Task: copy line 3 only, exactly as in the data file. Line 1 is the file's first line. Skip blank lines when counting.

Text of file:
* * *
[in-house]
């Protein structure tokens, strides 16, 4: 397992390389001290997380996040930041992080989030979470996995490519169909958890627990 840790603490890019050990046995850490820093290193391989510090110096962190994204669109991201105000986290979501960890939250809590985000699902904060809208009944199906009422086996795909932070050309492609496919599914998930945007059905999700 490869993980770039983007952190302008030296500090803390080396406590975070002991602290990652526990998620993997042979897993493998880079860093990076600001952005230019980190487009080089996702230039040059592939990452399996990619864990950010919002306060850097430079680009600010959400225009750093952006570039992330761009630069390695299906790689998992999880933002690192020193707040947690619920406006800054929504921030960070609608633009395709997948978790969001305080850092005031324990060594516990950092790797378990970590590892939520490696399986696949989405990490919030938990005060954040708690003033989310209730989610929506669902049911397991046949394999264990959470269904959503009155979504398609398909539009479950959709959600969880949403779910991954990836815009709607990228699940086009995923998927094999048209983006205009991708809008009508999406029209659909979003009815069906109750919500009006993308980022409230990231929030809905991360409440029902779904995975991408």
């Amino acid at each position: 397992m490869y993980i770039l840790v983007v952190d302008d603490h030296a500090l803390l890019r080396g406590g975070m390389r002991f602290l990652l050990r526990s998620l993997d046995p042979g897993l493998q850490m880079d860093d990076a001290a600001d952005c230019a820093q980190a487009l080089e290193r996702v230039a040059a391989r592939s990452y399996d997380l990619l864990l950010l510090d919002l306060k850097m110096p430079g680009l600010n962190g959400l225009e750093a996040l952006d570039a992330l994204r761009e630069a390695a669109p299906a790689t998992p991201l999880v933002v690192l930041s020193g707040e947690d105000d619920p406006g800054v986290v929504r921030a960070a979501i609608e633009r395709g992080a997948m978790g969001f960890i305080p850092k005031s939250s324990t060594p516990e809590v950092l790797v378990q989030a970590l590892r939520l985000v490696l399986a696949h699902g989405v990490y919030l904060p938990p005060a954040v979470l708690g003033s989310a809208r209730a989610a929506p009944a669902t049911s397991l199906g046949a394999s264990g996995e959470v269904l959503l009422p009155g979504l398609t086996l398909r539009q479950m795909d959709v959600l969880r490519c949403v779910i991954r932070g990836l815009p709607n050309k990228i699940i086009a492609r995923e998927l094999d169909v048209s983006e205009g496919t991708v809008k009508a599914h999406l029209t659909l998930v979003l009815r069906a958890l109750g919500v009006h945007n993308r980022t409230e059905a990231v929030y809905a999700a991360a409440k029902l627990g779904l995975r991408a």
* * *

């Amino acid at each position: 397992m490869y993980i770039l840790v983007v952190d302008d603490h030296a500090l803390l890019r080396g406590g975070m390389r002991f602290l990652l050990r526990s998620l993997d046995p042979g897993l493998q850490m880079d860093d990076a001290a600001d952005c230019a820093q980190a487009l080089e290193r996702v230039a040059a391989r592939s990452y399996d997380l990619l864990l950010l510090d919002l306060k850097m110096p430079g680009l600010n962190g959400l225009e750093a996040l952006d570039a992330l994204r761009e630069a390695a669109p299906a790689t998992p991201l999880v933002v690192l930041s020193g707040e947690d105000d619920p406006g800054v986290v929504r921030a960070a979501i609608e633009r395709g992080a997948m978790g969001f960890i305080p850092k005031s939250s324990t060594p516990e809590v950092l790797v378990q989030a970590l590892r939520l985000v490696l399986a696949h699902g989405v990490y919030l904060p938990p005060a954040v979470l708690g003033s989310a809208r209730a989610a929506p009944a669902t049911s397991l199906g046949a394999s264990g996995e959470v269904l959503l009422p009155g979504l398609t086996l398909r539009q479950m795909d959709v959600l969880r490519c949403v779910i991954r932070g990836l815009p709607n050309k990228i699940i086009a492609r995923e998927l094999d169909v048209s983006e205009g496919t991708v809008k009508a599914h999406l029209t659909l998930v979003l009815r069906a958890l109750g919500v009006h945007n993308r980022t409230e059905a990231v929030y809905a999700a991360a409440k029902l627990g779904l995975r991408a």